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Indonesian police investigators also exonerated the rebels. For one thing, the police report says, the group "does not have the quantity of bullets" used in the attack, and the organization "never kills white people." The report, dated last Sept. 28, concluded that "there is a strong possibility" that the killings were perpetrated by members of the Indonesian Army.
But that was pretty much the end of the police investigation.
"The police don't have any right to investigate the army," said Brig. Gen. Raziman Tarigan, who was deputy police chief in Irian Jaya until he was abruptly removed this month and assigned to a desk job in Jakarta.
Still, the police report does raise the possibility that money from Freeport may have been the motivation. A soldier's pay is roughly $15 a month, the report says, adding that soldiers have a "a high expectation" when they get assigned to the Freeport area. But they had been disappointed by what they received, and some "perks" had been reduced.
General Tarigan said Freeport regularly gave policemen and soldiers money and other benefits, like airline tickets to Jakarta. A general received a first- or business-class ticket, while colonels and others received economy tickets, he said. In addition, former Freeport employees said the company had a $10,000 monthly "slush fund" for government security personnel.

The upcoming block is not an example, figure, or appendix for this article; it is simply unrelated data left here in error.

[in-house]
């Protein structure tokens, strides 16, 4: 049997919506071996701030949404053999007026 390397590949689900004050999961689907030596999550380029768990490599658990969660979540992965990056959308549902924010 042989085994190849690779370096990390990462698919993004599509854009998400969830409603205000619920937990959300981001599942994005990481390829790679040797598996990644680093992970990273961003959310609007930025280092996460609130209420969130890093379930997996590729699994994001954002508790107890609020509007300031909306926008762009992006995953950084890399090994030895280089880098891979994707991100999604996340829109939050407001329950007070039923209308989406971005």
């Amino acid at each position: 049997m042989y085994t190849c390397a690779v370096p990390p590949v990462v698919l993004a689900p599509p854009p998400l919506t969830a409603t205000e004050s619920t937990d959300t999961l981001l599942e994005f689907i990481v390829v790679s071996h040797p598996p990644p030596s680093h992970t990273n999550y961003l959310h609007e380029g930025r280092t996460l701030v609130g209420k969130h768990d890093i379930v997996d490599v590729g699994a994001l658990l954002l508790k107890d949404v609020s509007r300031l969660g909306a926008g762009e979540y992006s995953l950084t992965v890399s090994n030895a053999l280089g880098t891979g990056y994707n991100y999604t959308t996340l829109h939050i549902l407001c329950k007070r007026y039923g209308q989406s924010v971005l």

The Indonesian military receives less than one-third of its budget from the government. To make up the difference, it relies on its own business activities as well as supplements from foreign businesses, especially natural-resource companies.
Freeport had begun to reduce these payments, on the advice of company lawyers who said they would have to be disclosed under new American corporate-responsibility laws, Western officials and people close to the company said. They also said the military wanted a portion of payments — 1 percent of profits — that Freeport makes for community projects, part of its effort to improve local relations.
That pressure was apparently on the increase: investigators say they have been told that, in the weeks before the attack, Freeport had received threats of retaliation from the military if more money was not forthcoming.